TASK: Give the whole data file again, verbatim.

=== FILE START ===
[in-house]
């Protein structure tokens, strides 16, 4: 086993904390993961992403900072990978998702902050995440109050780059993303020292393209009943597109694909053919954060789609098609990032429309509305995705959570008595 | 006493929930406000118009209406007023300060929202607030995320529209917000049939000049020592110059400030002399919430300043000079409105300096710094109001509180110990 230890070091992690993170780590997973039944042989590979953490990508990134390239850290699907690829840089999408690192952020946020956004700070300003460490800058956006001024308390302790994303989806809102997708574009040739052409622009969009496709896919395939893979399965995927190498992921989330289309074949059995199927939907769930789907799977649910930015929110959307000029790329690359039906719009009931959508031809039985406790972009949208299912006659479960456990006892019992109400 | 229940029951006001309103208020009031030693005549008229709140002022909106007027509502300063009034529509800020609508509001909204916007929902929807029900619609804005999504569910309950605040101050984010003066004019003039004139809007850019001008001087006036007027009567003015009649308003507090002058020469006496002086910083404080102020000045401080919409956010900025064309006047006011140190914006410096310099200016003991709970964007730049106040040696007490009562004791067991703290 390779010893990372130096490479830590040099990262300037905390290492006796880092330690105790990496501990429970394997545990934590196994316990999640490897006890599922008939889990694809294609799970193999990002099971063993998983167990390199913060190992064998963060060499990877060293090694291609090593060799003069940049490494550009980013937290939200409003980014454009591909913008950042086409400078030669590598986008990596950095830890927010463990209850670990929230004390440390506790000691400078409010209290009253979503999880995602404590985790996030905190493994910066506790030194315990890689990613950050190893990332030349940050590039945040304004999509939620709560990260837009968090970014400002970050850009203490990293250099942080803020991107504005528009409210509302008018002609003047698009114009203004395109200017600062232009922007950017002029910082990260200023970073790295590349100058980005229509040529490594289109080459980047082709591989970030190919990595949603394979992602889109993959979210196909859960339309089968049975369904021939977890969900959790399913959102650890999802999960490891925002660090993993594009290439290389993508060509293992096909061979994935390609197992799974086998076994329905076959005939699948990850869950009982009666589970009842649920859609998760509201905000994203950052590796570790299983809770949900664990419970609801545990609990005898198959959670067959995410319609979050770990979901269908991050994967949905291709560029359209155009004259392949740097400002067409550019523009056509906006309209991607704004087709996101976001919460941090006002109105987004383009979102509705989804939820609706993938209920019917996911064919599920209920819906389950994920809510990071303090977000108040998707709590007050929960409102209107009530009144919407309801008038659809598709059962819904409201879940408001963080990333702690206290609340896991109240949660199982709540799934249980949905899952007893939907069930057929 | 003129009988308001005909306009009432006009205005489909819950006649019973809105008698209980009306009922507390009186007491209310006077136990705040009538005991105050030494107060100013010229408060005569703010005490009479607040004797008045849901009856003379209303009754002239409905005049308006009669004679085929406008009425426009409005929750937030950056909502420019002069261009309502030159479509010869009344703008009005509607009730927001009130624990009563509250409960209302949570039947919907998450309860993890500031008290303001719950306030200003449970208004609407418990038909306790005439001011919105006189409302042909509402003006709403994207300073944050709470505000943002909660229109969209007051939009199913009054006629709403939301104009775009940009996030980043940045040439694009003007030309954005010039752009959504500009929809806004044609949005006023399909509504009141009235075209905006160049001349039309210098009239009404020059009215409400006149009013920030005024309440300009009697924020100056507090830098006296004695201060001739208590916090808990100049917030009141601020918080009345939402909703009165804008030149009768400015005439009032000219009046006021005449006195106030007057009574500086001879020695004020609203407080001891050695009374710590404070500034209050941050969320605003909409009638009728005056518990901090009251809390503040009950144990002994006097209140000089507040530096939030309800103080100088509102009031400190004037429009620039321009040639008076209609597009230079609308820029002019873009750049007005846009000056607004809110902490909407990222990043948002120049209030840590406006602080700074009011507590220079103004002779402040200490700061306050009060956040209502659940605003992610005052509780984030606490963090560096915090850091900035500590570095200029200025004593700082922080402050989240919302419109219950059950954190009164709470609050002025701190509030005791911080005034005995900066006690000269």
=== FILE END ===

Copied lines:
[in-house]
């Protein structure tokens, strides 16, 4: 086993904390993961992403900072990978998702902050995440109050780059993303020292393209009943597109694909053919954060789609098609990032429309509305995705959570008595 | 006493929930406000118009209406007023300060929202607030995320529209917000049939000049020592110059400030002399919430300043000079409105300096710094109001509180110990 230890070091992690993170780590997973039944042989590979953490990508990134390239850290699907690829840089999408690192952020946020956004700070300003460490800058956006001024308390302790994303989806809102997708574009040739052409622009969009496709896919395939893979399965995927190498992921989330289309074949059995199927939907769930789907799977649910930015929110959307000029790329690359039906719009009931959508031809039985406790972009949208299912006659479960456990006892019992109400 | 229940029951006001309103208020009031030693005549008229709140002022909106007027509502300063009034529509800020609508509001909204916007929902929807029900619609804005999504569910309950605040101050984010003066004019003039004139809007850019001008001087006036007027009567003015009649308003507090002058020469006496002086910083404080102020000045401080919409956010900025064309006047006011140190914006410096310099200016003991709970964007730049106040040696007490009562004791067991703290 390779010893990372130096490479830590040099990262300037905390290492006796880092330690105790990496501990429970394997545990934590196994316990999640490897006890599922008939889990694809294609799970193999990002099971063993998983167990390199913060190992064998963060060499990877060293090694291609090593060799003069940049490494550009980013937290939200409003980014454009591909913008950042086409400078030669590598986008990596950095830890927010463990209850670990929230004390440390506790000691400078409010209290009253979503999880995602404590985790996030905190493994910066506790030194315990890689990613950050190893990332030349940050590039945040304004999509939620709560990260837009968090970014400002970050850009203490990293250099942080803020991107504005528009409210509302008018002609003047698009114009203004395109200017600062232009922007950017002029910082990260200023970073790295590349100058980005229509040529490594289109080459980047082709591989970030190919990595949603394979992602889109993959979210196909859960339309089968049975369904021939977890969900959790399913959102650890999802999960490891925002660090993993594009290439290389993508060509293992096909061979994935390609197992799974086998076994329905076959005939699948990850869950009982009666589970009842649920859609998760509201905000994203950052590796570790299983809770949900664990419970609801545990609990005898198959959670067959995410319609979050770990979901269908991050994967949905291709560029359209155009004259392949740097400002067409550019523009056509906006309209991607704004087709996101976001919460941090006002109105987004383009979102509705989804939820609706993938209920019917996911064919599920209920819906389950994920809510990071303090977000108040998707709590007050929960409102209107009530009144919407309801008038659809598709059962819904409201879940408001963080990333702690206290609340896991109240949660199982709540799934249980949905899952007893939907069930057929 | 003129009988308001005909306009009432006009205005489909819950006649019973809105008698209980009306009922507390009186007491209310006077136990705040009538005991105050030494107060100013010229408060005569703010005490009479607040004797008045849901009856003379209303009754002239409905005049308006009669004679085929406008009425426009409005929750937030950056909502420019002069261009309502030159479509010869009344703008009005509607009730927001009130624990009563509250409960209302949570039947919907998450309860993890500031008290303001719950306030200003449970208004609407418990038909306790005439001011919105006189409302042909509402003006709403994207300073944050709470505000943002909660229109969209007051939009199913009054006629709403939301104009775009940009996030980043940045040439694009003007030309954005010039752009959504500009929809806004044609949005006023399909509504009141009235075209905006160049001349039309210098009239009404020059009215409400006149009013920030005024309440300009009697924020100056507090830098006296004695201060001739208590916090808990100049917030009141601020918080009345939402909703009165804008030149009768400015005439009032000219009046006021005449006195106030007057009574500086001879020695004020609203407080001891050695009374710590404070500034209050941050969320605003909409009638009728005056518990901090009251809390503040009950144990002994006097209140000089507040530096939030309800103080100088509102009031400190004037429009620039321009040639008076209609597009230079609308820029002019873009750049007005846009000056607004809110902490909407990222990043948002120049209030840590406006602080700074009011507590220079103004002779402040200490700061306050009060956040209502659940605003992610005052509780984030606490963090560096915090850091900035500590570095200029200025004593700082922080402050989240919302419109219950059950954190009164709470609050002025701190509030005791911080005034005995900066006690000269």